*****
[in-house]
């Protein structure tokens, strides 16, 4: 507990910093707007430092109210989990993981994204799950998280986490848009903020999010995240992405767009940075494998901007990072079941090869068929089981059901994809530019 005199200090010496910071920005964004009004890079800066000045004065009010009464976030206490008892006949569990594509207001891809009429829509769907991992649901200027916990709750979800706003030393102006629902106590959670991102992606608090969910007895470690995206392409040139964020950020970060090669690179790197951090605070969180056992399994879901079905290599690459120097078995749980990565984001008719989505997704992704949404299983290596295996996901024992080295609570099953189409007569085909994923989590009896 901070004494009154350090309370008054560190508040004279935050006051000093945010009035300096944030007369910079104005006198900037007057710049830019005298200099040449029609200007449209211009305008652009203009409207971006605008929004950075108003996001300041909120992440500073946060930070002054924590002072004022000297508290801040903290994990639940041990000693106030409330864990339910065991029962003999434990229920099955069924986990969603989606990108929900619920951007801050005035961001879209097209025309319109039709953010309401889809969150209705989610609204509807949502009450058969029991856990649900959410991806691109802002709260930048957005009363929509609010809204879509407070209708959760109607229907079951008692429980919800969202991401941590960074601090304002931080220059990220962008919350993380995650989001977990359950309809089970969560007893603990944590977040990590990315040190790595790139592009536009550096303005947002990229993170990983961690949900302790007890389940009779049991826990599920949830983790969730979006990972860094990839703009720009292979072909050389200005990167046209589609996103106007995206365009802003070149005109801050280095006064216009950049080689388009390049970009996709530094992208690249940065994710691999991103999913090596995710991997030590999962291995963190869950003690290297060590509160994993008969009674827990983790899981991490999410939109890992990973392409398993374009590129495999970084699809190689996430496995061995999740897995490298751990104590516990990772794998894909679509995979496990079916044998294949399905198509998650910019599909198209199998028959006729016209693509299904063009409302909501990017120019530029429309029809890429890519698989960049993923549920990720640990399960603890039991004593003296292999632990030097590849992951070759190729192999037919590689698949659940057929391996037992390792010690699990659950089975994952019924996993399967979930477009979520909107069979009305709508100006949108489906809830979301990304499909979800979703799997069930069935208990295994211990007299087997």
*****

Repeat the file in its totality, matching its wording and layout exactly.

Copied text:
[in-house]
């Protein structure tokens, strides 16, 4: 507990910093707007430092109210989990993981994204799950998280986490848009903020999010995240992405767009940075494998901007990072079941090869068929089981059901994809530019 005199200090010496910071920005964004009004890079800066000045004065009010009464976030206490008892006949569990594509207001891809009429829509769907991992649901200027916990709750979800706003030393102006629902106590959670991102992606608090969910007895470690995206392409040139964020950020970060090669690179790197951090605070969180056992399994879901079905290599690459120097078995749980990565984001008719989505997704992704949404299983290596295996996901024992080295609570099953189409007569085909994923989590009896 901070004494009154350090309370008054560190508040004279935050006051000093945010009035300096944030007369910079104005006198900037007057710049830019005298200099040449029609200007449209211009305008652009203009409207971006605008929004950075108003996001300041909120992440500073946060930070002054924590002072004022000297508290801040903290994990639940041990000693106030409330864990339910065991029962003999434990229920099955069924986990969603989606990108929900619920951007801050005035961001879209097209025309319109039709953010309401889809969150209705989610609204509807949502009450058969029991856990649900959410991806691109802002709260930048957005009363929509609010809204879509407070209708959760109607229907079951008692429980919800969202991401941590960074601090304002931080220059990220962008919350993380995650989001977990359950309809089970969560007893603990944590977040990590990315040190790595790139592009536009550096303005947002990229993170990983961690949900302790007890389940009779049991826990599920949830983790969730979006990972860094990839703009720009292979072909050389200005990167046209589609996103106007995206365009802003070149005109801050280095006064216009950049080689388009390049970009996709530094992208690249940065994710691999991103999913090596995710991997030590999962291995963190869950003690290297060590509160994993008969009674827990983790899981991490999410939109890992990973392409398993374009590129495999970084699809190689996430496995061995999740897995490298751990104590516990990772794998894909679509995979496990079916044998294949399905198509998650910019599909198209199998028959006729016209693509299904063009409302909501990017120019530029429309029809890429890519698989960049993923549920990720640990399960603890039991004593003296292999632990030097590849992951070759190729192999037919590689698949659940057929391996037992390792010690699990659950089975994952019924996993399967979930477009979520909107069979009305709508100006949108489906809830979301990304499909979800979703799997069930069935208990295994211990007299087997």